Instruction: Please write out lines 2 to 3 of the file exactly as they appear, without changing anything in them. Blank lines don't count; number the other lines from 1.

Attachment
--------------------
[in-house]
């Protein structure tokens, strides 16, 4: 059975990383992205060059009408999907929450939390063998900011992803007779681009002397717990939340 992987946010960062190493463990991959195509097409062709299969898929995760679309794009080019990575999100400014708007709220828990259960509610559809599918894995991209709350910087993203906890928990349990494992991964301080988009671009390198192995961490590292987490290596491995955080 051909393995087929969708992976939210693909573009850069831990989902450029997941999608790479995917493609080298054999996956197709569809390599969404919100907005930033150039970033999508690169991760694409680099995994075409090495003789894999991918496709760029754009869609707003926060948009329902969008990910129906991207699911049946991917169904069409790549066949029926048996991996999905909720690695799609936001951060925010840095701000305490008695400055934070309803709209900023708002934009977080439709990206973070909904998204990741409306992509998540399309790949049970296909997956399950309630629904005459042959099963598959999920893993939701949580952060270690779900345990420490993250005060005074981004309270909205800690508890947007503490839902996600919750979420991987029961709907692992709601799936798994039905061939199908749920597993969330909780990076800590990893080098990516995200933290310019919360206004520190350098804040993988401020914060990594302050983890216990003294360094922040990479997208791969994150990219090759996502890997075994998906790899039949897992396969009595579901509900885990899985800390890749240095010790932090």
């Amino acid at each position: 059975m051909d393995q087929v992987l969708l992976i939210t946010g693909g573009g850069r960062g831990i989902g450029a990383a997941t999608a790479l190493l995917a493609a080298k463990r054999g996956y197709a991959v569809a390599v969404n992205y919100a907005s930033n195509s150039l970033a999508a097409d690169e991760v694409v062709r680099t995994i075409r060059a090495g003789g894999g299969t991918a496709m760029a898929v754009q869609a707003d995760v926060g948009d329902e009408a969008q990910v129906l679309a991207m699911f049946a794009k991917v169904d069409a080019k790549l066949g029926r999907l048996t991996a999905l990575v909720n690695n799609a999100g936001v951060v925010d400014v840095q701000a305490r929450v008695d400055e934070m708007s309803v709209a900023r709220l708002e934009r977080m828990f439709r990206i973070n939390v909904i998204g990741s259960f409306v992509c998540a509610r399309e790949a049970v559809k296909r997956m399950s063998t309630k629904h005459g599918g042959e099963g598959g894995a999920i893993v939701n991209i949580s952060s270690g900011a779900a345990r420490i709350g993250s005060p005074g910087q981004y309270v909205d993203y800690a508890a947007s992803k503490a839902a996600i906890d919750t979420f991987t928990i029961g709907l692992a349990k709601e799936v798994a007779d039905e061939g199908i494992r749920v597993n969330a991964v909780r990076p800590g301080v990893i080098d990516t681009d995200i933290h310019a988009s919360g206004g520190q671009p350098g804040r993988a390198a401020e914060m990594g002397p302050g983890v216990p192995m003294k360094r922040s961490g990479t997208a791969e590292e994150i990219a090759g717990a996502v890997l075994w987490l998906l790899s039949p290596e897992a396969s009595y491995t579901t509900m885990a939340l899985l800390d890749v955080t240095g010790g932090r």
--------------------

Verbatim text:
């Protein structure tokens, strides 16, 4: 059975990383992205060059009408999907929450939390063998900011992803007779681009002397717990939340 992987946010960062190493463990991959195509097409062709299969898929995760679309794009080019990575999100400014708007709220828990259960509610559809599918894995991209709350910087993203906890928990349990494992991964301080988009671009390198192995961490590292987490290596491995955080 051909393995087929969708992976939210693909573009850069831990989902450029997941999608790479995917493609080298054999996956197709569809390599969404919100907005930033150039970033999508690169991760694409680099995994075409090495003789894999991918496709760029754009869609707003926060948009329902969008990910129906991207699911049946991917169904069409790549066949029926048996991996999905909720690695799609936001951060925010840095701000305490008695400055934070309803709209900023708002934009977080439709990206973070909904998204990741409306992509998540399309790949049970296909997956399950309630629904005459042959099963598959999920893993939701949580952060270690779900345990420490993250005060005074981004309270909205800690508890947007503490839902996600919750979420991987029961709907692992709601799936798994039905061939199908749920597993969330909780990076800590990893080098990516995200933290310019919360206004520190350098804040993988401020914060990594302050983890216990003294360094922040990479997208791969994150990219090759996502890997075994998906790899039949897992396969009595579901509900885990899985800390890749240095010790932090």
């Amino acid at each position: 059975m051909d393995q087929v992987l969708l992976i939210t946010g693909g573009g850069r960062g831990i989902g450029a990383a997941t999608a790479l190493l995917a493609a080298k463990r054999g996956y197709a991959v569809a390599v969404n992205y919100a907005s930033n195509s150039l970033a999508a097409d690169e991760v694409v062709r680099t995994i075409r060059a090495g003789g894999g299969t991918a496709m760029a898929v754009q869609a707003d995760v926060g948009d329902e009408a969008q990910v129906l679309a991207m699911f049946a794009k991917v169904d069409a080019k790549l066949g029926r999907l048996t991996a999905l990575v909720n690695n799609a999100g936001v951060v925010d400014v840095q701000a305490r929450v008695d400055e934070m708007s309803v709209a900023r709220l708002e934009r977080m828990f439709r990206i973070n939390v909904i998204g990741s259960f409306v992509c998540a509610r399309e790949a049970v559809k296909r997956m399950s063998t309630k629904h005459g599918g042959e099963g598959g894995a999920i893993v939701n991209i949580s952060s270690g900011a779900a345990r420490i709350g993250s005060p005074g910087q981004y309270v909205d993203y800690a508890a947007s992803k503490a839902a996600i906890d919750t979420f991987t928990i029961g709907l692992a349990k709601e799936v798994a007779d039905e061939g199908i494992r749920v597993n969330a991964v909780r990076p800590g301080v990893i080098d990516t681009d995200i933290h310019a988009s919360g206004g520190q671009p350098g804040r993988a390198a401020e914060m990594g002397p302050g983890v216990p192995m003294k360094r922040s961490g990479t997208a791969e590292e994150i990219a090759g717990a996502v890997l075994w987490l998906l790899s039949p290596e897992a396969s009595y491995t579901t509900m885990a939340l899985l800390d890749v955080t240095g010790g932090r």